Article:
For both pressurized water reactor (PWR) and Canada deuterium uranium (CANDU) tandem analysis, the Direct Use of spent PWR fuel In CANDU reactor (DUPIC) fuel cycle in a CANDU 6 reactor is studied using the DRAGON/DONJON chain of codes with the ENDF/B-V and ENDF/B-VI libraries. The reference feed material is a 17 x 17 French standard 900-MW(electric) PWR fuel. The PWR spent-fuel composition is obtained from two-dimensional DRAGON assembly transport and depletion calculations. After a number of years of cooling, this defines the initial fuel nuclide field in the CANDU unit cell calculations in DRAGON, where it is further depleted with the same neutron group structure. The resulting macroscopic cross sections are condensed and tabulated to be used in a full-core model of a CANDU 6 reactor to find an optimized channel fueling rate distribution on a time-average basis. Assuming equilibrium refueling conditions and a particular refueling sequence, instantaneous full-core diffusion calculations are finally performed with the DONJON code, from which both the channel power peaking factors and local parameter effects are estimated. A generic study of the DUPIC fuel cycle is carried out using the linear reactivity model for initial enrichments ranging from 3.2 to 4.5 wt% in a PWR. Because of the uneven power histories of the spent PWR assemblies, the spent PWR fuel composition is expected to differ from one assembly to the next. Uneven mixing of the powder during DUPIC fuel fabrication may lead to uncertainties in the composition of the fuel bundle and larger peaking factors in CANDU. A mixing method for reducing composition uncertainties is discussed.

  17. Lattuce growth and water use in closed, low pressure environment

    NASA Astrophysics Data System (ADS)

    Fowler, P.; Rygalov, V.; Wheeler, R.; Bucklin, R.; Schumacher, N.

    Lettuce (Lactuca sativa L.) cv. Waldmann's Green plants were grown in a clear, hemispherical enclosure at a reduced atmospheric pressure to study the potential for using low pressure greenhouses on planetary missions. The atmosphere was maintained at 25 kPa total pressure, with ˜20 kPa of N_2, ˜5 kPa of O_2, and between 0.1 and 0.2 kPa of CO_2, supplied by CO_2 injection and a feed-back control system. A closed water cycle was maintained inside the low pressure greenhouse by recycling condensed humidity back to the plants, and only adding external water to offset water vapor leakage and uptake in the plant tissue. All plants were grown in a granular, arcillite medium (calcined clay chips), with nutrients supplied by adding time-release fertilizer (Osmocote 20-20-20). Plants were harvested after 45 days, averaging 237 g fresh mass, and 23.7 g dry mass. No obvious adverse effects were noted on the plants, with the exception of some minor "tip-burn" injury to some leaves. Additional studies are planned to compare growth and water flux (evapotranspiration) rates at higher pressures. Preliminary results suggest that water fluxes should be lower at the higher pressures provided equal vapor pressure deficits can be maintained. The results suggest that vegetative crops such as lettuce should grow well at reduced pressures if adequate water, nutrients, and CO_2 are provided.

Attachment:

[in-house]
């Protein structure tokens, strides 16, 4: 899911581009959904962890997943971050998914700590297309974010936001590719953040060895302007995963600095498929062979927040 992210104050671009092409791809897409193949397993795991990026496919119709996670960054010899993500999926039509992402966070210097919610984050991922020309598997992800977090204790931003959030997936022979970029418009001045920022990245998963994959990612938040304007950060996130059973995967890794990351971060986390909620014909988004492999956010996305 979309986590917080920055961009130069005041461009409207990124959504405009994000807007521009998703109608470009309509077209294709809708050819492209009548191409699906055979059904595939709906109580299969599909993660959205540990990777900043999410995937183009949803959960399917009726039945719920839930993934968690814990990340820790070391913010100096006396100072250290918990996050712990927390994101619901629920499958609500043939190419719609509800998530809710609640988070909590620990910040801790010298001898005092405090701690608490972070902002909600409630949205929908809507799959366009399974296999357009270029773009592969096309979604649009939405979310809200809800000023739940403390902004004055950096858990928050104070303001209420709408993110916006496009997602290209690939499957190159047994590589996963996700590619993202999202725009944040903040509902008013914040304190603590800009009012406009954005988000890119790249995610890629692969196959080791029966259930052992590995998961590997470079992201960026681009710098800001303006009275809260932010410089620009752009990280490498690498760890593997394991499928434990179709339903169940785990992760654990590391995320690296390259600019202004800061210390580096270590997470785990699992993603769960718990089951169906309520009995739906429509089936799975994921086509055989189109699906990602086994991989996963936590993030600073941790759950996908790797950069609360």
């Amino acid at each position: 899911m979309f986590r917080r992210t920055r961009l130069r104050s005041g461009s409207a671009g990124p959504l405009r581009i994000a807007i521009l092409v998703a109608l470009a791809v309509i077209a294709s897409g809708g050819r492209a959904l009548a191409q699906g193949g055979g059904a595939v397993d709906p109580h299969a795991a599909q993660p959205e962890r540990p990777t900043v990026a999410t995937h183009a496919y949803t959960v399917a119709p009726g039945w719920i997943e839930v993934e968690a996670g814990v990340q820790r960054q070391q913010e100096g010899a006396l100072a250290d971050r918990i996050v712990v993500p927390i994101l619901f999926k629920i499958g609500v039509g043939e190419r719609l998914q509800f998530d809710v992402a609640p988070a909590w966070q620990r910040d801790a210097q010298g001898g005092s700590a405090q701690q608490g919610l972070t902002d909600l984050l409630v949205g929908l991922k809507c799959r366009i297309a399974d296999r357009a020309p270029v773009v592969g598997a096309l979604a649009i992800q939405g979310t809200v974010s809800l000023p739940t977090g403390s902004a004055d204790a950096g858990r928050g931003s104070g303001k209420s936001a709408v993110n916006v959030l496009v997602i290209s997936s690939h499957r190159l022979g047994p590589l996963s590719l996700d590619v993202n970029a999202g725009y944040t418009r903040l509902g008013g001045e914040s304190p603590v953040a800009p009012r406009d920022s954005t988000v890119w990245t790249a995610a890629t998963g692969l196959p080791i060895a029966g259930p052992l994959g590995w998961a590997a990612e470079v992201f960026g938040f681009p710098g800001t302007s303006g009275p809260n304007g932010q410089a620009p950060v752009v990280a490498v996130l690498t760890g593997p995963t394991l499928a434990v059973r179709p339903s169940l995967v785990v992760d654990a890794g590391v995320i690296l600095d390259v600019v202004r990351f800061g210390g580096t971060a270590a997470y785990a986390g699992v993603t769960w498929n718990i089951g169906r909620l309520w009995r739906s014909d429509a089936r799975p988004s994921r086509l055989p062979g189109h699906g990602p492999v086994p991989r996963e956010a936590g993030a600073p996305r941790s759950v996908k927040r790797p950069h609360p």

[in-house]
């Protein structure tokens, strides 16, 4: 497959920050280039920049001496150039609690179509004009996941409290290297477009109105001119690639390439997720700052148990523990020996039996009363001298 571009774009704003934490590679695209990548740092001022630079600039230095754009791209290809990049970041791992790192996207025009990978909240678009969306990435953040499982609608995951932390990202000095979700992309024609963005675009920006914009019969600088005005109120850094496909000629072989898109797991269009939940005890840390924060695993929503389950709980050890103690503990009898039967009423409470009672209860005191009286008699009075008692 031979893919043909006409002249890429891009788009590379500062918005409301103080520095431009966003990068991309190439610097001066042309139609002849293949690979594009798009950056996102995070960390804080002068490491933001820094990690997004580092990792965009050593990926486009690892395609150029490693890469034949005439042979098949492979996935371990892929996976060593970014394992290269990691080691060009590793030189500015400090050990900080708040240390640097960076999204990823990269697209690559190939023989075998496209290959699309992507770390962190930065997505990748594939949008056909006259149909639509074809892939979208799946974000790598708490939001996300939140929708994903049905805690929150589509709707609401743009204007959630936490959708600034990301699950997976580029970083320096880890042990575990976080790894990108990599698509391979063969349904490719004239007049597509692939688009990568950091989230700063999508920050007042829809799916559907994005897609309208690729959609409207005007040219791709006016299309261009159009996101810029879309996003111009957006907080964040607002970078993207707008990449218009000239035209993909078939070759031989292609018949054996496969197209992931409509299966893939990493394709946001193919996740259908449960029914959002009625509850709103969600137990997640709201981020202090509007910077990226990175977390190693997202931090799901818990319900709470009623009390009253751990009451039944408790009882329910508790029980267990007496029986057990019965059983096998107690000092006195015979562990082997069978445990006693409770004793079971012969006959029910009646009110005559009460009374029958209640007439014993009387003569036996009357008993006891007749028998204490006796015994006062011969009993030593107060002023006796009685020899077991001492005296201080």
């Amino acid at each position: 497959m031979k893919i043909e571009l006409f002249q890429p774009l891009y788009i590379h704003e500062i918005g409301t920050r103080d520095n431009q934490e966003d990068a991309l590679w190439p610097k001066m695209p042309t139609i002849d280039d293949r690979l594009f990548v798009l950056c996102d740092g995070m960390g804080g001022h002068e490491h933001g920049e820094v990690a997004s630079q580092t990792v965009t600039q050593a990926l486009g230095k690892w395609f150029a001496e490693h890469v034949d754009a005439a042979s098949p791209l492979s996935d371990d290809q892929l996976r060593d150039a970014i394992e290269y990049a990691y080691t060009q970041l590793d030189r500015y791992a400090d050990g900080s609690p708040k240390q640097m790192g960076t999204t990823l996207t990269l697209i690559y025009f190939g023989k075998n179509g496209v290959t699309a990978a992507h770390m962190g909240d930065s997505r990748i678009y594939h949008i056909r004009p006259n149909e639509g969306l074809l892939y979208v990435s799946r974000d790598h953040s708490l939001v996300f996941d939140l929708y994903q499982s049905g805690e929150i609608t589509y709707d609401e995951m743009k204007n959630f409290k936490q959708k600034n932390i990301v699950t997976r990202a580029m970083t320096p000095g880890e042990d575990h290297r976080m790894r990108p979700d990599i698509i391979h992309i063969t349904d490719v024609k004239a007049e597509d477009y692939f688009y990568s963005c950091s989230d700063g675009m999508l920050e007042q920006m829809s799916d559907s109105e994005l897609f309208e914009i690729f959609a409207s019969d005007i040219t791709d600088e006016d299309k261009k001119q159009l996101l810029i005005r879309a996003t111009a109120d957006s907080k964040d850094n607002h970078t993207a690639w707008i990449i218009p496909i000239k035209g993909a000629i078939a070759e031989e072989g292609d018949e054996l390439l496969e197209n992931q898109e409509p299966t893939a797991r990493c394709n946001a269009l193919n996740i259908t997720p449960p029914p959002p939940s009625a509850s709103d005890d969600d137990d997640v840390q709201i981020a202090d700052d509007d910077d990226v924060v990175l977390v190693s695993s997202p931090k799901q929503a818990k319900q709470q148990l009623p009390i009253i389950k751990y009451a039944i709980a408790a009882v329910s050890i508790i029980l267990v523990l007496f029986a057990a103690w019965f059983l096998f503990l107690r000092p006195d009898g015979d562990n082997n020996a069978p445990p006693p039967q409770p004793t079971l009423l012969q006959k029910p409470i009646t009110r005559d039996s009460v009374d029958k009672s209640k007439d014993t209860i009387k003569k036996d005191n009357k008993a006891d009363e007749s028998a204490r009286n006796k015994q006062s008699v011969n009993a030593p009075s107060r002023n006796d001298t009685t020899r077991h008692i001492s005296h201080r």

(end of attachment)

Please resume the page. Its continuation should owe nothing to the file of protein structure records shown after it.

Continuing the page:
18. Prediction of Production Power for High-pressure Hydrogen by High-pressure Water Electrolysis

    NASA Astrophysics Data System (ADS)

    Kyakuno, Takahiro; Hattori, Kikuo; Ito, Kohei; Onda, Kazuo